People consider several factors when choosing an assisted living facility for a disabled relative, including looking at amenities that facilities offer, the type and extent of medical support, the amount of personal care and attention, the surroundings and even social activities. Assisted living facilities vary widely in accommodations and services, as they do not receive federal oversight and regulation, notes the American Association of Retired Persons, or AARP. Facilities vary in amenities and amount of care too; some offer only basic care, while others provide comprehensive care.
Regardless of the level of care and number of services assisted living facilities offer, the AARP recommends including the facility-bound relative in the selection and decision-making process. Some facilities offer minimal care, such as providing food, cleaning and some assistance with daily activities like washing and dressing. These facilities might prove suitable for relatives with minor disabilities, while relatives with more substantial disabilities might require more extensive services.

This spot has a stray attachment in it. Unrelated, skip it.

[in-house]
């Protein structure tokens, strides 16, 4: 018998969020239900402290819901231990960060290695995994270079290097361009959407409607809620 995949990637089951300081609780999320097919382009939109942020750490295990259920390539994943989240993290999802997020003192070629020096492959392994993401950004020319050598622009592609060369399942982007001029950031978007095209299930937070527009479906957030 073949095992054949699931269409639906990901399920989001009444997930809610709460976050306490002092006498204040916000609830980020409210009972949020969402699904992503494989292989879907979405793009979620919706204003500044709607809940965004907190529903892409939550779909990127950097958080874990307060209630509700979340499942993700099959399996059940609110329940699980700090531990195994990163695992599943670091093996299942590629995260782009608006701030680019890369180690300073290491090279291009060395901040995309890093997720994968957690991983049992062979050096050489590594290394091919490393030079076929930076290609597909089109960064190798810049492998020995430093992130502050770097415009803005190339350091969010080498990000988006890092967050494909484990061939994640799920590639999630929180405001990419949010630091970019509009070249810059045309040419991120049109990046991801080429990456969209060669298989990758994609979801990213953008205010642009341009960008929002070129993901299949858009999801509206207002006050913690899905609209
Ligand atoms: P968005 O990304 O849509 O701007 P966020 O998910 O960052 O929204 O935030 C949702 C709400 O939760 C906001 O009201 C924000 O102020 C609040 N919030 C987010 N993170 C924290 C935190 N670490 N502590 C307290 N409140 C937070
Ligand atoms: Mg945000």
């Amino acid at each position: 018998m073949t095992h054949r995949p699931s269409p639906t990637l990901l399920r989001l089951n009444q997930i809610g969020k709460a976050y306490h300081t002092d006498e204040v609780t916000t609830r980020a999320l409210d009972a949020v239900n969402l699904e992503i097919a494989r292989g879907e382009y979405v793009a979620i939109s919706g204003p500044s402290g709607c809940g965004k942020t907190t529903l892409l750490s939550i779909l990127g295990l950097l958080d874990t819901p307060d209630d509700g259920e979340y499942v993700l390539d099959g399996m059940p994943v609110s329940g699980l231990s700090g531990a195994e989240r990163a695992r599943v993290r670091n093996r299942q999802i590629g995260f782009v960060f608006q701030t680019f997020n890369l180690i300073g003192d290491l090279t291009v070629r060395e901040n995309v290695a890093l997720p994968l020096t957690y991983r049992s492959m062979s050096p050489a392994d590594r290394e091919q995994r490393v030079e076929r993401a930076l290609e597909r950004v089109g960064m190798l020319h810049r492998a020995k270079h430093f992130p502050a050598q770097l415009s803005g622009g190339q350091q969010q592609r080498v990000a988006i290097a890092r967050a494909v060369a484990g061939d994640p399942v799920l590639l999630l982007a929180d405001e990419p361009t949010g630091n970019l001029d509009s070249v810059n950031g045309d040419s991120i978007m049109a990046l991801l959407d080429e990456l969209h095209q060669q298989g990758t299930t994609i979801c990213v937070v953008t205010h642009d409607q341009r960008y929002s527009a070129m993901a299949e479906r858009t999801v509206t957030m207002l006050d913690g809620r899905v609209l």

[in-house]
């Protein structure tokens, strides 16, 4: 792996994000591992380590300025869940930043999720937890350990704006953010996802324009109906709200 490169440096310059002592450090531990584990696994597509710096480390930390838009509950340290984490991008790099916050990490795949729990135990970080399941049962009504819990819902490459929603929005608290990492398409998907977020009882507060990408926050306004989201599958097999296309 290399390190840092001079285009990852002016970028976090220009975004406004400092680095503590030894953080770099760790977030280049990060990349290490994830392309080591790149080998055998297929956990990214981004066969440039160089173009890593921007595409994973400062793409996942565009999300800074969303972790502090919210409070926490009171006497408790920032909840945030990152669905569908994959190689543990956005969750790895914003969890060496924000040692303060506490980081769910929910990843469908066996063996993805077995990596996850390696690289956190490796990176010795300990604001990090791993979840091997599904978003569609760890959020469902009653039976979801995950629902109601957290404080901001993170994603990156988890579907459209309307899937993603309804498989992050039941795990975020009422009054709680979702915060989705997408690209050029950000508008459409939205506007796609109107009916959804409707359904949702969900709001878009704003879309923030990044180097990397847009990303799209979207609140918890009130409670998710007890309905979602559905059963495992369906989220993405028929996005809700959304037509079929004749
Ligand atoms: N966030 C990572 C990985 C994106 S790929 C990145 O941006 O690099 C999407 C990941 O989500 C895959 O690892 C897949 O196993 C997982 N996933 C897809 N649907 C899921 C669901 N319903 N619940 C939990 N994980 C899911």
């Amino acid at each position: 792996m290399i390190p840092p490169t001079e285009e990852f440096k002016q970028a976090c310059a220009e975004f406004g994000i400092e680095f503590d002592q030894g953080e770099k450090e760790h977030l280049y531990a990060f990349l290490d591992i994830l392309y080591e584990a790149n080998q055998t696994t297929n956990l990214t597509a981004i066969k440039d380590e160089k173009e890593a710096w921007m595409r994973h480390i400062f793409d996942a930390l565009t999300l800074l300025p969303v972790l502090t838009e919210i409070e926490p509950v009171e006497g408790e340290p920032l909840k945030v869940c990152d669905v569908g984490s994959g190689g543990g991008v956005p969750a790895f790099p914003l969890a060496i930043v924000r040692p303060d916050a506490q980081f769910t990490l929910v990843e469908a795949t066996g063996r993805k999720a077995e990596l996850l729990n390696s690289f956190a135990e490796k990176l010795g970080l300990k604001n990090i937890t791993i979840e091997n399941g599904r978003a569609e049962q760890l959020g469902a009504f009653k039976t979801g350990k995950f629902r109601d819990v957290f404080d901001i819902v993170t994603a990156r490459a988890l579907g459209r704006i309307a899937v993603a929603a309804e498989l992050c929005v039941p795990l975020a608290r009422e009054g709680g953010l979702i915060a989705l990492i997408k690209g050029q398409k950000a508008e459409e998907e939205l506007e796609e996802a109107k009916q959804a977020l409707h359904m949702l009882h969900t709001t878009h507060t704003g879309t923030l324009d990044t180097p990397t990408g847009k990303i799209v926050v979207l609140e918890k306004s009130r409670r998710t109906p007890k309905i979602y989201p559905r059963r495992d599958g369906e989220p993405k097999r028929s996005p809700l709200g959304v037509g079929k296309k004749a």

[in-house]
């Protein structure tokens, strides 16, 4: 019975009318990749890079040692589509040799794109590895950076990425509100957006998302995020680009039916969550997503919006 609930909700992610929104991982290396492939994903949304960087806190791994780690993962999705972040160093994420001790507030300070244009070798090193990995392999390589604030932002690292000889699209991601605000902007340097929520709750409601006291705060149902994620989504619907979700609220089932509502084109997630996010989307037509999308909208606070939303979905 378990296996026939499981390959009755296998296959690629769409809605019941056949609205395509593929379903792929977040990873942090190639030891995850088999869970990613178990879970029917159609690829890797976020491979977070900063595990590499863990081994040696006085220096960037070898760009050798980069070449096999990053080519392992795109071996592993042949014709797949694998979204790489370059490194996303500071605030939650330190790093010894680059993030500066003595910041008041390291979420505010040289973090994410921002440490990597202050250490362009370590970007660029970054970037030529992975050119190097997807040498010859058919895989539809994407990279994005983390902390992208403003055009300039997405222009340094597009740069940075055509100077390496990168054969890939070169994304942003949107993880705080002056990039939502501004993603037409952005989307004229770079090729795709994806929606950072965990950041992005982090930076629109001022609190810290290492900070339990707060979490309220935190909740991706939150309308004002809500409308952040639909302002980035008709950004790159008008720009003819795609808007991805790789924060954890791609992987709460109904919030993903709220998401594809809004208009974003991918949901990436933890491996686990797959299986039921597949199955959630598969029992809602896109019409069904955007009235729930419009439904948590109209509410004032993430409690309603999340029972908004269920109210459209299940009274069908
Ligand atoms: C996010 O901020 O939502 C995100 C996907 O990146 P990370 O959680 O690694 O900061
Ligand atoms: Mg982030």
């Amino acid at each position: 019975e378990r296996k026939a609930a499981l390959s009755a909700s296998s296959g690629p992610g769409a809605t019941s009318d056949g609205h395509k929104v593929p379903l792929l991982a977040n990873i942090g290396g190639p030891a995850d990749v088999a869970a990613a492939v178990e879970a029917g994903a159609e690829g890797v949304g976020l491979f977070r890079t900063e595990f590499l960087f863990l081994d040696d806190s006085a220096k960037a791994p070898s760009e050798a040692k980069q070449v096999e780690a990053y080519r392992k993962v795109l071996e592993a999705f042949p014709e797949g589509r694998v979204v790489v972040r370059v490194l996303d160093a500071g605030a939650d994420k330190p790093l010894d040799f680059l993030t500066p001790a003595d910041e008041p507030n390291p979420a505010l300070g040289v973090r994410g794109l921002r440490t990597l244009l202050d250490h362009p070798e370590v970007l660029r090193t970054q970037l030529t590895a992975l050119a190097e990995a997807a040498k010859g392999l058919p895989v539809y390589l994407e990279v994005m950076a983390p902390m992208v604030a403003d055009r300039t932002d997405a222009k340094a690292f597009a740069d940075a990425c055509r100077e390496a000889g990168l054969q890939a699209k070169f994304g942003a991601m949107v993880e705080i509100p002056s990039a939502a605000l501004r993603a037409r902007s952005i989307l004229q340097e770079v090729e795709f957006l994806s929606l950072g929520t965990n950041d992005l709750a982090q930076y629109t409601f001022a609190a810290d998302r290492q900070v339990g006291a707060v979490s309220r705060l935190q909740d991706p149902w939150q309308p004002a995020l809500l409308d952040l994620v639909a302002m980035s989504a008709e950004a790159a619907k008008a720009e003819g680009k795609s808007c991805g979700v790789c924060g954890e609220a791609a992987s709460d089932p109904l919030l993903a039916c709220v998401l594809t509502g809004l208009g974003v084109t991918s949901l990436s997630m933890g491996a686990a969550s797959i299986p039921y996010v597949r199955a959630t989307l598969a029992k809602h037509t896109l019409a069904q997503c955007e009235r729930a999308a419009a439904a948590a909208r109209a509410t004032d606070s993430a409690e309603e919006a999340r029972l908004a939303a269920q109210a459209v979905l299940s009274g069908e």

In addition to medical care and personal attention, the aesthetics and personality of assisted living facilities play a role. Some facilities exist on landscaped campuses and contain a small number of residents in a quiet, private setting. Others exist as multi-floor units and create a more social atmosphere.
When selecting a facility, the AARP recommends ensuring all facilities hold state licenses, and it recommends visiting all potential housing candidates.